NC: You have to balance that off because even if a player has a lot of experience, they're still going to be making an adjustment from where they've been playing or what they've been doing to what we're going to ask them to do. So how long is that going to take? Maybe that goes back to their intangibles, their football makeup, their ability to work, their ability to take coaching, their ability to improve, make corrections, get better. I mean, here's the reality with college football - the foundation level for a lot of these players is ground zero. You have players that, honestly, you ask them 'What is a Mike linebacker? Who's the Sam linebacker?' and they don't know what that means, or 'What's the defensive front? Is it an over? Is it an under?' Well, it's numerically based. So it's very simplified which, OK, so you take that information and maybe the kid has - he's a smart kid, he works hard, he's competitive, you watch him play, he's got a good playing style - OK, but his foundation is low. OK, how long is it going to take him for where these traits may be able to manifest themselves on the field and how quickly that happens? The curve is different for different players and some players maybe think it's not going to take as long [and] it takes longer than you think. There's a balancing act and you just try to make the best assessment that you can with the information that you have currently and then be able to fast forward a little bit and see how long it is going to take. Is it going to take a year? Is it going to take two years? But really from the time that we draft the player, that we bring him into our building - let's call it May - by I would say training camp of the following year you should have some idea of that player's progress and ultimately what he's going to be. Now can he get better? Sure, he can get better. But that gives him a full cycle of in-season, offseason training, training camp. OK, what do you have? Hopefully, you'll be able to make some assessment. That's part of our job is to be able to assess the player's ability - 'Can he get better? Is this about what it is? Are we satisfied with that?' or whatever the case may be.
Q: Has offensive line become a position that is harder to project now in the draft?
NC: In some respects, I would say yes, because of I would say a few things - what they're asked to do and how they play. I mean we talked about this I want to say last year. I mean there are some players that have never been in a three-point stance. So you're starting from ground level; running game. OK, you're going to have to be able to come off the ball, good pad level, good hand placement, good explosiveness, roll your hips, be able to adjust and move. Some of the players have never been asked to do that. They've basically been asked to stand there in a stance, wait for the play call or whatever the word is, run a play, OK, sprint to the line, do it again, OK. It's very successful and it's very productive in college football. There are a lot of good offenses, but that's just not NFL football. That's not reality. With that position in particular, maybe you have to go see that player and ask him to do things that you're going to ask him to do. When Dante [Scarnecchia] goes out and works a player out, he can actually put them in a positon where 'Ok, I want you to do this. Put your hand here.' It's something as simple as your stance. Some guys can't even get in a stance, or they get in a stance and you're looking at them going 'Wait a second. My daughter can probably do that.' So you're basically starting from ground zero, so you have to establish their foundation and really a lot of it is just fundamental-based and technique-based. Look, I'm not saying there are no good offensive linemen; that's not what I'm saying. But there are things that they're going to be asked to do that they just haven't been asked to do before, so how quickly can they assimilate into your techniques and what you're going to ask them to do. You have to be able to make that determination.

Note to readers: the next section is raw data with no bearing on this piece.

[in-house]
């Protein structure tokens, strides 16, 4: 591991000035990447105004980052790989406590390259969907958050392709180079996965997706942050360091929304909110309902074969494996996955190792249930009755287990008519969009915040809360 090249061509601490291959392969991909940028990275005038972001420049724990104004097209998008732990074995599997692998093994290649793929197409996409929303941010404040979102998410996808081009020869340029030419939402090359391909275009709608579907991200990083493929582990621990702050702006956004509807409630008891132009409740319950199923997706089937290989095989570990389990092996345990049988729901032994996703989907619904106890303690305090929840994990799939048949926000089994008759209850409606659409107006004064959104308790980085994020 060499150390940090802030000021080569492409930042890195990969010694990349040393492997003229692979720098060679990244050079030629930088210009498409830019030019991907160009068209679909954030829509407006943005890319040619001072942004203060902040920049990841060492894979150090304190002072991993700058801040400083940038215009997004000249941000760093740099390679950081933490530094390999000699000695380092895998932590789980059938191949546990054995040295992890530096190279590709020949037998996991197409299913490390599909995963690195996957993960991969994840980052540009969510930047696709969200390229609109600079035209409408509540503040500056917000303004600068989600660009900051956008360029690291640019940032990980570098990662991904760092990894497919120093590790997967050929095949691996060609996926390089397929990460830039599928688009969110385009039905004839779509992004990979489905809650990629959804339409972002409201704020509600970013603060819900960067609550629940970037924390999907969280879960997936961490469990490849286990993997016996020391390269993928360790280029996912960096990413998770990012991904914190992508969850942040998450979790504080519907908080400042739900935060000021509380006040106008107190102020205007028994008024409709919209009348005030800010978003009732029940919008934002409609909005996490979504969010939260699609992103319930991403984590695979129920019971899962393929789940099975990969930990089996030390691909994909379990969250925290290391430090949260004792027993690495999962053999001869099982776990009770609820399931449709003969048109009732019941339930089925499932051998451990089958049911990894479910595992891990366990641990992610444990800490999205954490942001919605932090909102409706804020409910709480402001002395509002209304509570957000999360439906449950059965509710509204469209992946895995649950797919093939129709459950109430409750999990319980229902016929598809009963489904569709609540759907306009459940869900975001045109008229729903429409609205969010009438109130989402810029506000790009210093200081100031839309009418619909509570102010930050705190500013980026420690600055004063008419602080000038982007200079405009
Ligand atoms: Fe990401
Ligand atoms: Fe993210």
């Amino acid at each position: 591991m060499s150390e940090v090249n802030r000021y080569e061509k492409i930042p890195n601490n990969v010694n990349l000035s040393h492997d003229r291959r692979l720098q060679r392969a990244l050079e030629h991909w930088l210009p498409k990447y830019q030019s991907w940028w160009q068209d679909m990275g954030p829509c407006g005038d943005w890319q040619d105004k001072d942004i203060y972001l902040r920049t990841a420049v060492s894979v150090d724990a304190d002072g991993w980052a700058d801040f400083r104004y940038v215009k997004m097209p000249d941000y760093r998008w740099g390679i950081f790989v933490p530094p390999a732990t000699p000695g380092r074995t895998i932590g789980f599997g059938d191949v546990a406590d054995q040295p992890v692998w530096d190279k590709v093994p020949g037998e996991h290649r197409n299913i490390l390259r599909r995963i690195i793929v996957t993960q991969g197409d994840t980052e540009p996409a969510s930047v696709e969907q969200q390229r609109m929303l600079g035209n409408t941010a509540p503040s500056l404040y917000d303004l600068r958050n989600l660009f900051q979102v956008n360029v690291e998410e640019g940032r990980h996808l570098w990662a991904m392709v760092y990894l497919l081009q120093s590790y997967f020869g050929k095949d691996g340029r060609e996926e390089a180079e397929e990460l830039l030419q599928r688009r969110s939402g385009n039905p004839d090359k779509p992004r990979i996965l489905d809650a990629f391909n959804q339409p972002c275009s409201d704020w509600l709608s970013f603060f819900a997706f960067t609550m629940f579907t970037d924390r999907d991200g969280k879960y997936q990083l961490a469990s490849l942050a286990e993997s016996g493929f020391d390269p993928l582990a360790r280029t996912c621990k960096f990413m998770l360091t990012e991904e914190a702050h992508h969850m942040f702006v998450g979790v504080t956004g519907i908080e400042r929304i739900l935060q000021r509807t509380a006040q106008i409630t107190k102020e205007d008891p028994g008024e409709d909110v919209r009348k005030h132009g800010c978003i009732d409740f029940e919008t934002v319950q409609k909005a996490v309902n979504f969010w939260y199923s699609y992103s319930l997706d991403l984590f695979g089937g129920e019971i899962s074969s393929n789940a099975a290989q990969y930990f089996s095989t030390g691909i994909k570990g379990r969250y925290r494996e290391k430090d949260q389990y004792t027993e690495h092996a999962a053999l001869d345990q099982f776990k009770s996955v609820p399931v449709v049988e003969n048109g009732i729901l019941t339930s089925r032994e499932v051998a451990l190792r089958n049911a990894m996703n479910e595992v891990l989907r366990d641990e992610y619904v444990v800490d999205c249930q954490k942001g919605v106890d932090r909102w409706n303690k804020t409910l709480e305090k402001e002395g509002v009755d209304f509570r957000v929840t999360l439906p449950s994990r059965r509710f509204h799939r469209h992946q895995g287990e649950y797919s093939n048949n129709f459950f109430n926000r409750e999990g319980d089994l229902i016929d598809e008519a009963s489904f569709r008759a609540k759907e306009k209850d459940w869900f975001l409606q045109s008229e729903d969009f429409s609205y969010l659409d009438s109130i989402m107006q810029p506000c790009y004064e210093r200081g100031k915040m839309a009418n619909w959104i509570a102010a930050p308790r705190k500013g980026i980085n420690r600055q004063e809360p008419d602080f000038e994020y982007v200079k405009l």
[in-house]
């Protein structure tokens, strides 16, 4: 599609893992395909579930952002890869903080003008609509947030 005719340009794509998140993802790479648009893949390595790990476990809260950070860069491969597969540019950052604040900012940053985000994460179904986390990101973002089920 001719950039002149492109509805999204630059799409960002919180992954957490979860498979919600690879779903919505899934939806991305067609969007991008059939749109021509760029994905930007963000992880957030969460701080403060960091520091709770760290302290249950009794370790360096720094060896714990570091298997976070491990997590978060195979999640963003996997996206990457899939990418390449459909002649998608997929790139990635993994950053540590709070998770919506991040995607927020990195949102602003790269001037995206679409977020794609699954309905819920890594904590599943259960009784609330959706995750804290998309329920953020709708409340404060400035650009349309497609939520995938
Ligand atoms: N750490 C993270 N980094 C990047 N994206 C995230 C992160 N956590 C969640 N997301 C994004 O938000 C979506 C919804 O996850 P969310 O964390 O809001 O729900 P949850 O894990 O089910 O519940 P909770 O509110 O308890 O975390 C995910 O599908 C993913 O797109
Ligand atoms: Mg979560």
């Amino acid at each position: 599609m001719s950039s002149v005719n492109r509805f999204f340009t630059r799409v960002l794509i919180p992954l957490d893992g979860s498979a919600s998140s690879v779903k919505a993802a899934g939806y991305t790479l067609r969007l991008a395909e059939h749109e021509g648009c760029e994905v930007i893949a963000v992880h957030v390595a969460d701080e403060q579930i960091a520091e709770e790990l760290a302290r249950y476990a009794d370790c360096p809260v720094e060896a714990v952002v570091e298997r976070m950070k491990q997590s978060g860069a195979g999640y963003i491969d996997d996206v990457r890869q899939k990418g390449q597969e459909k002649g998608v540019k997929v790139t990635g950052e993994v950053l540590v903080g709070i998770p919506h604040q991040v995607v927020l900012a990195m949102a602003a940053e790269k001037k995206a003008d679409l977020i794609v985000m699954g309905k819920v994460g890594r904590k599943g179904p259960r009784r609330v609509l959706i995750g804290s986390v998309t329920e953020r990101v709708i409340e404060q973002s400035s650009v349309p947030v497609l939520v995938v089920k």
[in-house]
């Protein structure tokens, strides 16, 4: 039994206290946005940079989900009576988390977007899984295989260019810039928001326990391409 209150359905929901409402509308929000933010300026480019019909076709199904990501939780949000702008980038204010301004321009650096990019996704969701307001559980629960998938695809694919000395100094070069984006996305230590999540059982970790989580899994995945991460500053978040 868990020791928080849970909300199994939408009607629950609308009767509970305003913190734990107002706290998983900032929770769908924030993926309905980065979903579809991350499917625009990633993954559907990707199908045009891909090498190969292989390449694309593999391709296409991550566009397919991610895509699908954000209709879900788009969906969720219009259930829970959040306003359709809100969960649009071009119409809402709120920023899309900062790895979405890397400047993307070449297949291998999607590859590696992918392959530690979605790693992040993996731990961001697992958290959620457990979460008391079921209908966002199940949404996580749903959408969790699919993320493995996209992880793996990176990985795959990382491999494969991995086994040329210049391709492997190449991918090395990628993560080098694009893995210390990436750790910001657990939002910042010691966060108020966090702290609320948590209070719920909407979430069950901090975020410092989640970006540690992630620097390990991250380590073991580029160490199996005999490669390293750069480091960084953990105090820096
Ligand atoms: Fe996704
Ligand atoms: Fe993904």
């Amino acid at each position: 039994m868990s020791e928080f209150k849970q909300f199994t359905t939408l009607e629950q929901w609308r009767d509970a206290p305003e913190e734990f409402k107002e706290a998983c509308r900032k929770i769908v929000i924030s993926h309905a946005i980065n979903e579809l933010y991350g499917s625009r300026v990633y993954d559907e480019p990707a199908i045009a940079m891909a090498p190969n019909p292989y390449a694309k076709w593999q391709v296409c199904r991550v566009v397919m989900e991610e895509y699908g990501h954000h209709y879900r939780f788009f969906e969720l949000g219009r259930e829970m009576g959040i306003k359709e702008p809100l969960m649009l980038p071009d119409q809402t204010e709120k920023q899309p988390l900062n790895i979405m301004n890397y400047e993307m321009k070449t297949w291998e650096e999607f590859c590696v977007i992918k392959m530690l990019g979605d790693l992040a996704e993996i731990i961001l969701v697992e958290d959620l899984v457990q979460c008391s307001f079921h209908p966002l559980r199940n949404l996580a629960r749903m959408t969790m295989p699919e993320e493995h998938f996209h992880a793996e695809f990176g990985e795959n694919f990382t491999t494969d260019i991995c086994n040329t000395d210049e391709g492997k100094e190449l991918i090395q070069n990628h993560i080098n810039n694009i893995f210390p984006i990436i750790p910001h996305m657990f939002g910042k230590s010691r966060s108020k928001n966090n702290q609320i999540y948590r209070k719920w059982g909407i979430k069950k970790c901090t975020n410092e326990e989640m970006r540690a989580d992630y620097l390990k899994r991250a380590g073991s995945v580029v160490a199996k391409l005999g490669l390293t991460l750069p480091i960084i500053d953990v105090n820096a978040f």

Q: Would you say having 50 to 75 players on your draft board is a standard range for you guys?
NC: I'd say it varies year to year. I would say our draft board is smaller than most. We are trying to find players that we feel comfortable with on all levels that we would actually draft; not that they aren't going to get drafted. Look, 300 players or whatever it is are going to get drafted. It's players that we would draft that actually we would feel comfortable with in our program in some capacity. And there's going to be some players that aren't drafted that we're going to add to our team like the Jonathan Jones's, the Brandon Bolden's, the David Andrews who could they have been drafted? Sure, absolutely. They didn't get drafted for whatever reason but that's going to be another pool of players that have come into our program I would say and some have had more success than others. So you have kind of a couple different groups. Here is the draft group, here is the undrafted group. We spend a lot of time on the players that we maybe think are not going to get drafted. I mean look, they could get drafted but if they don't get drafted we definitely want to work with that player because of 'X, Y and Z'. We try to identify those. Andrews definitely fell into that category. Brandon Bolden was another player that fell into that category. Jonathan Jones fell into that category. There's draft picks. They're important. OK, undrafted players - they're equally as important. And there's going to be other teambuilding opportunities to add players to your team throughout the league that we're not even talking about right now. I don't even know who those guys are, Jeff [Howe]. I mean there are going to be some of them that actually show up.
Q: How do weigh the balance of assessing drafting a guy where you may control his rights for four or five years versus trading for a guy who you may only have under control for a year or so? Is one more valuable than the other?